History of Green Tea in China

It seems to us that tea has been around all the time; and we seldom think about the origin of this healthy drink. But the history of green tea is really fascinating. Tea has come a long way before appearing on our table.

The scientists have come to the conclusion that the original tea plant appeared around 60 000 – 70 000 years ago. There is no precise information of its origin. The opinions of scientists are diverse. One group of scientists believes that the motherland of the green tea is China, others think it is India, the third group presumes that neither India nor China is the origin country; one more opinion is that some types of the tea appeared in Tibet, others – in China.

While the scientists are trying to find the truth, there are beautiful legends how people got acquainted with green tea. One of the legends tells us about the ancient mythological Emperor, who ordered his servants to boil some water in a huge pot. When the water was boiled, the wind brought several tea leaves. Water got a shade of pleasant color, had a wonderful taste and magnificent fragrance. The Emperor liked it so much that ordered his servants to drink it all the time.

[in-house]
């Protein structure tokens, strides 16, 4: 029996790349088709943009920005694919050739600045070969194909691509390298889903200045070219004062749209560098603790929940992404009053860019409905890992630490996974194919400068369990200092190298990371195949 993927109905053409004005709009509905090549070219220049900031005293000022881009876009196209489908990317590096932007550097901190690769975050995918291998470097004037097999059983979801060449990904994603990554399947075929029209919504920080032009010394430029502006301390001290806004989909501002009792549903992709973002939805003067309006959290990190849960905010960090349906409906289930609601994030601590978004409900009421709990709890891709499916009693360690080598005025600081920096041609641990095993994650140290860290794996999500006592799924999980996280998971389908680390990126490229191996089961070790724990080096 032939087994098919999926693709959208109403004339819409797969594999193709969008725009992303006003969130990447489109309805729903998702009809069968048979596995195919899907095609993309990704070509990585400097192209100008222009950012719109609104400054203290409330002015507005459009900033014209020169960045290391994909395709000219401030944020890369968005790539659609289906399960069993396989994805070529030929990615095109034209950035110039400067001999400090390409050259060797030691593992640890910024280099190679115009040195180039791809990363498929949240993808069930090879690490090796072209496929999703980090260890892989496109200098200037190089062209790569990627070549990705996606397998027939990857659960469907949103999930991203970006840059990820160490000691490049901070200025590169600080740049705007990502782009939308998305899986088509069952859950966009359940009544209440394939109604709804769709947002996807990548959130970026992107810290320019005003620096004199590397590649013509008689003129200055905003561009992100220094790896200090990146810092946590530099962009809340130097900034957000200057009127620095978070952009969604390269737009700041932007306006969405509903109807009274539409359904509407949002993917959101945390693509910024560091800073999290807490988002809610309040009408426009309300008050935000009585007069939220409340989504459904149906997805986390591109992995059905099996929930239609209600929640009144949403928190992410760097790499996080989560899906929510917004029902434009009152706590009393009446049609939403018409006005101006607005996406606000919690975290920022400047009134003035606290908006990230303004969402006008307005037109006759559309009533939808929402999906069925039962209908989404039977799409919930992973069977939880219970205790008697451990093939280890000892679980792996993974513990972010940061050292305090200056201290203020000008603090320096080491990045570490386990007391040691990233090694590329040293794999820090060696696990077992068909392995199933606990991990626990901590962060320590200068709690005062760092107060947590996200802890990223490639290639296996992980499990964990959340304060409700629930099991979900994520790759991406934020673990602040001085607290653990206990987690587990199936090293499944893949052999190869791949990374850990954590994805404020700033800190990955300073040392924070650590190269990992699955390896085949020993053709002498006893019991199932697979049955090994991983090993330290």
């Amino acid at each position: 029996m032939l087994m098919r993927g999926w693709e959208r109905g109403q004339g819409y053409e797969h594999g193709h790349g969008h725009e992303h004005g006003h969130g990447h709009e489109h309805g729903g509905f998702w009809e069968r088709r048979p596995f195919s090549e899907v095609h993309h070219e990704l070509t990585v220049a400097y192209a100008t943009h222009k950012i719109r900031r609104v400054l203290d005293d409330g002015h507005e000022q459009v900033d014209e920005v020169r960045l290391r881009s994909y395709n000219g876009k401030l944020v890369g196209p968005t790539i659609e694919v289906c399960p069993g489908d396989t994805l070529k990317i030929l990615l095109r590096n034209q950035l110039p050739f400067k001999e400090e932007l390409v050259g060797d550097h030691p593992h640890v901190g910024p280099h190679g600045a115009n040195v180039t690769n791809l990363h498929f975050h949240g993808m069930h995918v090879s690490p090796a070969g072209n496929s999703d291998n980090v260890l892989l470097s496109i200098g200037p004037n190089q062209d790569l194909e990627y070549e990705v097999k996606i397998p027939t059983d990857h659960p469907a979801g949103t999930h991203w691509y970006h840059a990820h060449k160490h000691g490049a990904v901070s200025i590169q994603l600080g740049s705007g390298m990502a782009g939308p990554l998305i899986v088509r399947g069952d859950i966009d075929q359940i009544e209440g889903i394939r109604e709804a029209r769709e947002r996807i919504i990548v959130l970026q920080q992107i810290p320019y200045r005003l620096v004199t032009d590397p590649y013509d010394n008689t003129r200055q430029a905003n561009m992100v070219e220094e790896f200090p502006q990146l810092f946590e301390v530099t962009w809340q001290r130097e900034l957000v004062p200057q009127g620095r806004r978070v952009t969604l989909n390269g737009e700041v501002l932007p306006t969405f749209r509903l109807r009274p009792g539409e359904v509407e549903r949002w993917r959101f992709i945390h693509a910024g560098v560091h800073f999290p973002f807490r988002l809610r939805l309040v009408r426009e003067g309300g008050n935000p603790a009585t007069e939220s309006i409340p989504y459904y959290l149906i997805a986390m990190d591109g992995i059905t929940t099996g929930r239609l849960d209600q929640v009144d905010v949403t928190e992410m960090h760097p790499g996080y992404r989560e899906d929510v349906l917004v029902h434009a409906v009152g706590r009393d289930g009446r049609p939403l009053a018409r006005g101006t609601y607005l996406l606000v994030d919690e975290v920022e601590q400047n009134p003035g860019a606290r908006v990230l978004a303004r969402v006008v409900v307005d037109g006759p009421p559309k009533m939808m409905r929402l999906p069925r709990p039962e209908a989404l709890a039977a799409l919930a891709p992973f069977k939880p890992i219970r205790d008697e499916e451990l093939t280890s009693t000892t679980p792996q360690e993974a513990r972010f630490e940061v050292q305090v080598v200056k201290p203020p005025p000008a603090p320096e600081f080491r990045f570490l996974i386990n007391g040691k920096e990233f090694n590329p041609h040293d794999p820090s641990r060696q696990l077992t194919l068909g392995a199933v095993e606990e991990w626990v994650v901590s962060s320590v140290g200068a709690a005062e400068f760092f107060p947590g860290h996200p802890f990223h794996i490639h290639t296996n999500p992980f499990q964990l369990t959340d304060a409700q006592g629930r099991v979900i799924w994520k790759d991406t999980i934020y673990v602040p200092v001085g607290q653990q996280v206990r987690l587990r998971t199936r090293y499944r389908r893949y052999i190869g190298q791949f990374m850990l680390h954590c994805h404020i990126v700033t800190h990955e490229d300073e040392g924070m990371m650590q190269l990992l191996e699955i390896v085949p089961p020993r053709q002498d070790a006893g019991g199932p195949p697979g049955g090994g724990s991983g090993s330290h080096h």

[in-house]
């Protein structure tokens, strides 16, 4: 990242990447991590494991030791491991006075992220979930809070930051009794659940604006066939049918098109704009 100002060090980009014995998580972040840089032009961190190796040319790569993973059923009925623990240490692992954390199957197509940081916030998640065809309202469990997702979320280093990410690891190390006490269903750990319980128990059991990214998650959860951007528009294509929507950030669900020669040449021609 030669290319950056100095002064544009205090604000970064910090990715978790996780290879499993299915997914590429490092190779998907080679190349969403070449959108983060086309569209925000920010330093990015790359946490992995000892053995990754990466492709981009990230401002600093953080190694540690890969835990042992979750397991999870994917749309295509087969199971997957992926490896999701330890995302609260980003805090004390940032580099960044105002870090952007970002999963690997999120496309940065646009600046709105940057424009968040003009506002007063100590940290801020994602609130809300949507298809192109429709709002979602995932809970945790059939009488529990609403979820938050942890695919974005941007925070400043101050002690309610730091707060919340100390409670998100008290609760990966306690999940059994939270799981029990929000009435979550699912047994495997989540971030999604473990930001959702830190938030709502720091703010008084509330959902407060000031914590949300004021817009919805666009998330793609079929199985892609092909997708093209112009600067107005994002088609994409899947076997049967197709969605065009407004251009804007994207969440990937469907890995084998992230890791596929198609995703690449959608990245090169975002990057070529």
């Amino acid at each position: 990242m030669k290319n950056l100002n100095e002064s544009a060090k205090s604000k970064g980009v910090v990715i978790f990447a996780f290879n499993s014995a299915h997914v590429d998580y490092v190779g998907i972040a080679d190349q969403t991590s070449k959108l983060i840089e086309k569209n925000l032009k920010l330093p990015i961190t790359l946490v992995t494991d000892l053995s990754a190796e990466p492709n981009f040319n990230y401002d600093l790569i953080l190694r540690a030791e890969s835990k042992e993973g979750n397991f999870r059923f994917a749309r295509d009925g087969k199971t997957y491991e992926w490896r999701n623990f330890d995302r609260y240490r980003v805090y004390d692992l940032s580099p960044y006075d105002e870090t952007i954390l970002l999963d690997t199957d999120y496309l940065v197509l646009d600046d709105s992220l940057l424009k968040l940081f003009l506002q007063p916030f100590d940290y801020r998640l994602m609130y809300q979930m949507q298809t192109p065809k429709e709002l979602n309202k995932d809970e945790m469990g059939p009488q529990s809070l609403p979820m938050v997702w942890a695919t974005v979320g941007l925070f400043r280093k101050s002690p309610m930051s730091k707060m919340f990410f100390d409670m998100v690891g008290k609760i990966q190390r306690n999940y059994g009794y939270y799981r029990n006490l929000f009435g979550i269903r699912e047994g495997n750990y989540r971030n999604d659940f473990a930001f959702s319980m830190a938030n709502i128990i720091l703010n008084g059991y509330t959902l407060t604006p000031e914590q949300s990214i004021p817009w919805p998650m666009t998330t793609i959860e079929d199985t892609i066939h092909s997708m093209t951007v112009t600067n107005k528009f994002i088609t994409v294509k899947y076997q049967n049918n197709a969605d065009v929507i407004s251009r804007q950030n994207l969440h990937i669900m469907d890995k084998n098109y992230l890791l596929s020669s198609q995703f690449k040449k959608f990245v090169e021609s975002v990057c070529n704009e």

Some scientists are sure that green tea was mentioned for the first time in the works of Shennong, the legendary ruler of China. Green tea became more and more popular, which was the reason for the study of its benefits for health. In ancient China the green tea was used for the better sight and for healing rheumatism.

During the Thee Kingdom Period (220-280) green tea appeared in the Emperor’s court. Green tea from the hands of the Emperor was considered the greatest favor. Soon green tea became a part of household of every Chinese person. It became the national drink and, consequently, the commodity. As a result of this popularity, the length of the tea plantations was growing with every year. The time of the Tang Dynasty is the period of the green tea flourishing in China. In this period the first hieroglyph for the “tea” appeared.

Right now there is no country that can compete with China in the diversity of tea varieties. The tea plantations occupy the huge territories in China and millions of people are involved in the tea industry.

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